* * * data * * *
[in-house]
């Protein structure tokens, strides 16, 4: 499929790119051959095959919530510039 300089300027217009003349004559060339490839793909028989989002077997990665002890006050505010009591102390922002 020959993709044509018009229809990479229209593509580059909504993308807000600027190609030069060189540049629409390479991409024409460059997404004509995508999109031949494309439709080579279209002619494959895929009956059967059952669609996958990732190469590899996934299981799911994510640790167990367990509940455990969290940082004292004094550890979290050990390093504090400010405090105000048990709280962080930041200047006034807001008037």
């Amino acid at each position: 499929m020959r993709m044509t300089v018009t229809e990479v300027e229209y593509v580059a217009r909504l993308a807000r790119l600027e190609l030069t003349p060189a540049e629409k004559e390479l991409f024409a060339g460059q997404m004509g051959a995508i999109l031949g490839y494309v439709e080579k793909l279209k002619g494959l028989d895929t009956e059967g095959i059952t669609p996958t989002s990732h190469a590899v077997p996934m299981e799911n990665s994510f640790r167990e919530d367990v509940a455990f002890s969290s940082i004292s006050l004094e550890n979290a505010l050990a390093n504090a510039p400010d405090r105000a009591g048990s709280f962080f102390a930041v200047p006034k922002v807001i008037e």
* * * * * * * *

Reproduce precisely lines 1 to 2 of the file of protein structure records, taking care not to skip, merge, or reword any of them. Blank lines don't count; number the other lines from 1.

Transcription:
[in-house]
């Protein structure tokens, strides 16, 4: 499929790119051959095959919530510039 300089300027217009003349004559060339490839793909028989989002077997990665002890006050505010009591102390922002 020959993709044509018009229809990479229209593509580059909504993308807000600027190609030069060189540049629409390479991409024409460059997404004509995508999109031949494309439709080579279209002619494959895929009956059967059952669609996958990732190469590899996934299981799911994510640790167990367990509940455990969290940082004292004094550890979290050990390093504090400010405090105000048990709280962080930041200047006034807001008037």